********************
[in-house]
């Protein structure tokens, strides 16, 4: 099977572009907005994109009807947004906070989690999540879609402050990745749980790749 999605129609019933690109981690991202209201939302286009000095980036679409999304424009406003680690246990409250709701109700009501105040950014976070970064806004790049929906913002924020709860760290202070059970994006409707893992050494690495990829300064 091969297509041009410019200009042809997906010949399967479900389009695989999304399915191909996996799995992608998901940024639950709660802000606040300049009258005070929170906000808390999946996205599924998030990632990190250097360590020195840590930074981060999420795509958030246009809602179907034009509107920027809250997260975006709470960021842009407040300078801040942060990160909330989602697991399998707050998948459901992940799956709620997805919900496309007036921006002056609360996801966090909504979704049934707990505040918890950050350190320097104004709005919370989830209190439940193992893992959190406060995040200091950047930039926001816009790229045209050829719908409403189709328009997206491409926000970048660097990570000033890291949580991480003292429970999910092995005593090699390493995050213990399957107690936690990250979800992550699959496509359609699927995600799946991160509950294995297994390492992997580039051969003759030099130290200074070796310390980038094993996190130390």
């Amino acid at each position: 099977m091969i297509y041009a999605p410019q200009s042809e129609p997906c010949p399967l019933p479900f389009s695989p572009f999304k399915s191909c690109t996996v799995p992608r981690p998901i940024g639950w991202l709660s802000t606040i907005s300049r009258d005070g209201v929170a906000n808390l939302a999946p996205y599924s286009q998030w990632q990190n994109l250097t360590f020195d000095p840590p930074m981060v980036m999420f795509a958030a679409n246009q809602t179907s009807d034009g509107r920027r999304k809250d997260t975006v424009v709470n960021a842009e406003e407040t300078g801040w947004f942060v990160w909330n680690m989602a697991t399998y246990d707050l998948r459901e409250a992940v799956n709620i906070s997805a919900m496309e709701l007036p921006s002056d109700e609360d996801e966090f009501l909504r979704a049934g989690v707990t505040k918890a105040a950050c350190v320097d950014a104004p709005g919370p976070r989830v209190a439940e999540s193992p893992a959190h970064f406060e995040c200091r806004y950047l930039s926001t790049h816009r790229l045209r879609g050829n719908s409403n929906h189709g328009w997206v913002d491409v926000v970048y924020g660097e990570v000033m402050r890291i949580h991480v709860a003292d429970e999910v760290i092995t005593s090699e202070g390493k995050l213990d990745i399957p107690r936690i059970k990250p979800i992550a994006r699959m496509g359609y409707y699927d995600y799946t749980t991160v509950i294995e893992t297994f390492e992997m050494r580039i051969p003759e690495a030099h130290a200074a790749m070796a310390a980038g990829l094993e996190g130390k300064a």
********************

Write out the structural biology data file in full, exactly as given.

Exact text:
[in-house]
């Protein structure tokens, strides 16, 4: 099977572009907005994109009807947004906070989690999540879609402050990745749980790749 999605129609019933690109981690991202209201939302286009000095980036679409999304424009406003680690246990409250709701109700009501105040950014976070970064806004790049929906913002924020709860760290202070059970994006409707893992050494690495990829300064 091969297509041009410019200009042809997906010949399967479900389009695989999304399915191909996996799995992608998901940024639950709660802000606040300049009258005070929170906000808390999946996205599924998030990632990190250097360590020195840590930074981060999420795509958030246009809602179907034009509107920027809250997260975006709470960021842009407040300078801040942060990160909330989602697991399998707050998948459901992940799956709620997805919900496309007036921006002056609360996801966090909504979704049934707990505040918890950050350190320097104004709005919370989830209190439940193992893992959190406060995040200091950047930039926001816009790229045209050829719908409403189709328009997206491409926000970048660097990570000033890291949580991480003292429970999910092995005593090699390493995050213990399957107690936690990250979800992550699959496509359609699927995600799946991160509950294995297994390492992997580039051969003759030099130290200074070796310390980038094993996190130390």
């Amino acid at each position: 099977m091969i297509y041009a999605p410019q200009s042809e129609p997906c010949p399967l019933p479900f389009s695989p572009f999304k399915s191909c690109t996996v799995p992608r981690p998901i940024g639950w991202l709660s802000t606040i907005s300049r009258d005070g209201v929170a906000n808390l939302a999946p996205y599924s286009q998030w990632q990190n994109l250097t360590f020195d000095p840590p930074m981060v980036m999420f795509a958030a679409n246009q809602t179907s009807d034009g509107r920027r999304k809250d997260t975006v424009v709470n960021a842009e406003e407040t300078g801040w947004f942060v990160w909330n680690m989602a697991t399998y246990d707050l998948r459901e409250a992940v799956n709620i906070s997805a919900m496309e709701l007036p921006s002056d109700e609360d996801e966090f009501l909504r979704a049934g989690v707990t505040k918890a105040a950050c350190v320097d950014a104004p709005g919370p976070r989830v209190a439940e999540s193992p893992a959190h970064f406060e995040c200091r806004y950047l930039s926001t790049h816009r790229l045209r879609g050829n719908s409403n929906h189709g328009w997206v913002d491409v926000v970048y924020g660097e990570v000033m402050r890291i949580h991480v709860a003292d429970e999910v760290i092995t005593s090699e202070g390493k995050l213990d990745i399957p107690r936690i059970k990250p979800i992550a994006r699959m496509g359609y409707y699927d995600y799946t749980t991160v509950i294995e893992t297994f390492e992997m050494r580039i051969p003759e690495a030099h130290a200074a790749m070796a310390a980038g990829l094993e996190g130390k300064a």